Truly, our hearts yearned for that day. But, as one who for more than two years was a close-up eyewitness to the vicious murder of most, if not all, of Lithuanian Jewry, we did not delude ourselves that when we would return to our homes, we would find our loved ones there. Even so, there were among us those who in the depths of their hearts secretly nurtured some hopes — in spite of it all, perhaps, maybe? With the state of things being what they were, I was not open to the thought that if I would survive fighting with the partisans, that I would volunteer to continue fighting, as it was clearly stated in one of the chapters of the letter that dealt with what was expected to happen with the arrival of the Red Army.As this was the state of things, I was not open to the suggestion that if I would survive fighting with the partisans, that I would volunteer to continue the battle, as it was implied in one of the chapters of the letter where it discussed what was likely to happen with the arrival of the Red Army.
There is no need to add that from the entire spectrum of directives and propositions, whether they were stated resolutely or whether they were hinted at, I was drawn with great enthusiasm to every word in the letter that had any connection with the fulfillment of the dream of Aliyah to Eretz Yisrael. Subtle reminders of this subject, such as 'wait for instructions,' we got even in passing conversations that took place with Ruzcka Korczak and Zelda Tregger, members of our organization who were in the Vilna units. It is no surprise that as the days went by and the columns of the Red Army advanced closer to our area, our hopes increased.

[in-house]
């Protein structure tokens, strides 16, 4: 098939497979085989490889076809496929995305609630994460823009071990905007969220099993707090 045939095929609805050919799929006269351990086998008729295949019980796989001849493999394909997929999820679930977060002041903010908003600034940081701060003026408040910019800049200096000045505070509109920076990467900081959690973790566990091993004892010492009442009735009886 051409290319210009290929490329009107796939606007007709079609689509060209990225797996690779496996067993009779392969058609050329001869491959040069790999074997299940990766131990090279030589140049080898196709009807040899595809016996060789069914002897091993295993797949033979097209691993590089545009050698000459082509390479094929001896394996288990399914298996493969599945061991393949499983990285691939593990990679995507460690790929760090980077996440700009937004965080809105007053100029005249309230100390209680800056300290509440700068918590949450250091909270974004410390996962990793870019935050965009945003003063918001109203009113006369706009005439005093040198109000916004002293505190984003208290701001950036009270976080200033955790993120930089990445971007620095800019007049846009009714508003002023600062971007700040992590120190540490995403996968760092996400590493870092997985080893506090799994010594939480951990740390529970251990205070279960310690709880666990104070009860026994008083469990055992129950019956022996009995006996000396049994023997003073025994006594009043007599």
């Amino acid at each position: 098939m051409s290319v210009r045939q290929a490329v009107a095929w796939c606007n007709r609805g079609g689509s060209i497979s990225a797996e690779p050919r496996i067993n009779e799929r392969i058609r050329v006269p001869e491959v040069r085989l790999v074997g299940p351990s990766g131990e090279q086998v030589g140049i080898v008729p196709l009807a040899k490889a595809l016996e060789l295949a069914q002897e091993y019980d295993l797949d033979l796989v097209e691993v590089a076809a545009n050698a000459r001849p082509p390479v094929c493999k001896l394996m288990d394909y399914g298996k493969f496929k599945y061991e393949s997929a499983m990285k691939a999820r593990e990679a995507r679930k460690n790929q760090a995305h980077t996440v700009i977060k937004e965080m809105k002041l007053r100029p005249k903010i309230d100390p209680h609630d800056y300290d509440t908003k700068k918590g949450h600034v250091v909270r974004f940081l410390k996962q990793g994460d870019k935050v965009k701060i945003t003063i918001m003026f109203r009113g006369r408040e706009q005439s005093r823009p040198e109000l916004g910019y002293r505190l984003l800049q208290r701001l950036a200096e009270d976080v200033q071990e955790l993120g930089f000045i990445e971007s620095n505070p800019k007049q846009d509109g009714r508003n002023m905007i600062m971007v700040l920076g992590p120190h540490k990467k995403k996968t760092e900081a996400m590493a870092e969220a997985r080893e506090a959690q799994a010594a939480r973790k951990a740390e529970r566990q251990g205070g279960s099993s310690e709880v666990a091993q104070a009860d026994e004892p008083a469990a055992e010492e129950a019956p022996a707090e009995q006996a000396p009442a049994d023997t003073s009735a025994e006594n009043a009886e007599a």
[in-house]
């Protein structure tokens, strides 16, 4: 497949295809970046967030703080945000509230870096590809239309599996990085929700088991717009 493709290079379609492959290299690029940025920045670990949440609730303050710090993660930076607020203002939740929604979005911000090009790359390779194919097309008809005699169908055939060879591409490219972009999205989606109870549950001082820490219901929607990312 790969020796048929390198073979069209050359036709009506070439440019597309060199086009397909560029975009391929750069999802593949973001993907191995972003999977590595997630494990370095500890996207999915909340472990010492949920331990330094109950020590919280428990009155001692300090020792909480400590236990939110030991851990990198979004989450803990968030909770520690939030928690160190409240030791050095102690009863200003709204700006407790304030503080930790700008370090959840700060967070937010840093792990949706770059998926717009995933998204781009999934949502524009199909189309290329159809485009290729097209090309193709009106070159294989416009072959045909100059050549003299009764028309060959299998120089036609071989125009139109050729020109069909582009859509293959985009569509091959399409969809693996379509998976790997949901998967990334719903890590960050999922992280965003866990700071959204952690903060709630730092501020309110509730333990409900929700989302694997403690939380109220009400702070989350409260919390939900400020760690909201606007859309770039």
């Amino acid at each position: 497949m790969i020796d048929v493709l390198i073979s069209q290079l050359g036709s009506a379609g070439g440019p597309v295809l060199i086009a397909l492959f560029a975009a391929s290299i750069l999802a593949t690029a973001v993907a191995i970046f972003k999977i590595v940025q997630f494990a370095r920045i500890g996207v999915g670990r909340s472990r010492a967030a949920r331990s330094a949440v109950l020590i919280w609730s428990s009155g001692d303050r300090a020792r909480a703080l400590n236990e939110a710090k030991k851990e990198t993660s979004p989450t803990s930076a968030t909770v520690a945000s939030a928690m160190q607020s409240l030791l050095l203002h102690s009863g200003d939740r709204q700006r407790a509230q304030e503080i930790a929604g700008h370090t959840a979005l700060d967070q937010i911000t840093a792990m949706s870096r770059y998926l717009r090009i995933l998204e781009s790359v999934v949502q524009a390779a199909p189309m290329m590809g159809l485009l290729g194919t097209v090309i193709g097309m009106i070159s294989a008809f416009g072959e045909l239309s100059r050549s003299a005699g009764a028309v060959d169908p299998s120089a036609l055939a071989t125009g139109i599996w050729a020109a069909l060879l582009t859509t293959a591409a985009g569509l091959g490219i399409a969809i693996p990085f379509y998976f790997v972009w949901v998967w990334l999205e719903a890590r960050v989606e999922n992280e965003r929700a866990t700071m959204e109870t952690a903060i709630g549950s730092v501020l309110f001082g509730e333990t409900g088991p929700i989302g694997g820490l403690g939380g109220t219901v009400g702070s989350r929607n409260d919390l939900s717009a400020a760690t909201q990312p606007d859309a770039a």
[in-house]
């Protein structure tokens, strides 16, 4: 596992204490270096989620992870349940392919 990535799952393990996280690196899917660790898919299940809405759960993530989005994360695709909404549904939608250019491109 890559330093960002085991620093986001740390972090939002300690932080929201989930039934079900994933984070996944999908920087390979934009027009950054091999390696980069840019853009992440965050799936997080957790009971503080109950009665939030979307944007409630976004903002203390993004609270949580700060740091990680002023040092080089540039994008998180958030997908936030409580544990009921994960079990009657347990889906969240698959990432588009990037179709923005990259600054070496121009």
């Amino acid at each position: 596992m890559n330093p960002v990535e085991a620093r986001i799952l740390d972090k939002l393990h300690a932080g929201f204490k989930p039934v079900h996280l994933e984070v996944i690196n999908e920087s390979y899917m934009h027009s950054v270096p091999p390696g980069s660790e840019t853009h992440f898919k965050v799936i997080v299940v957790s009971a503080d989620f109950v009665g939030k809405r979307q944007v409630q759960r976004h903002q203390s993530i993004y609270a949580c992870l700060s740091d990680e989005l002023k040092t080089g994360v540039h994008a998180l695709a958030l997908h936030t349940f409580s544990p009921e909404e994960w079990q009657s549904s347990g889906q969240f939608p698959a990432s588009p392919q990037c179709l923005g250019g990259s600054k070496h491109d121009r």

VI. Exiting the Forest and "Self Evaluation"
On 7 July 1944 when the thunder of gunfire signaled that the battles between the German and Red armies had reached the edge of the forest, the hoped-for order for all the partisan units to move northwards with the goal "of liberating, united as one, with the soldiers of the Red Army the capital of Lithuania — Vilna." The news spread very rapidly throughout the forest. Very few of the partisans closed their eyes that last night in the forest and did not join in the spontaneous expressions of joy — singing, dancing, drinking and firing guns in the air. For the Jewish fighters who were also swept into the general celebration, this night was also a night of "self-evaluation" and the severe dilemma raised by questions like, "where was he to go and who would he find?"
On the night of 8 July, with the beginning of the feverish preparations for leaving the forest for the direction of Vilna, Ruzcka appeared in our unit of the camp. As mentioned above, she served as the liaison and secret courier to us (the Kovno Hashomer Hatzair group). Through her, Abba Kovner communicated to us regards, words of encouragement, information, various instructions and also his missive. This time, Ruzcka came to us on an emergency mission — that is to give us instructions dictated by the decisive hour soon to arrive, that is, the hour of liberation. In anticipation of this, she had some orders and these focused on the topic that at that moment appeared to us in a dream and along with that like the first step in the fulfillment of the vision alluded to often in the his letter concerning Aliyah to Eretz Yisrael. Ruzcka's unexpected arrival was a sign that the vision was on the way to becoming a reality. We were also persuaded by her instructions, both laconic and determined, that required us to be concentrated in large population centers, to maintain unbroken communication amongst ourselves and to wait for further instructions.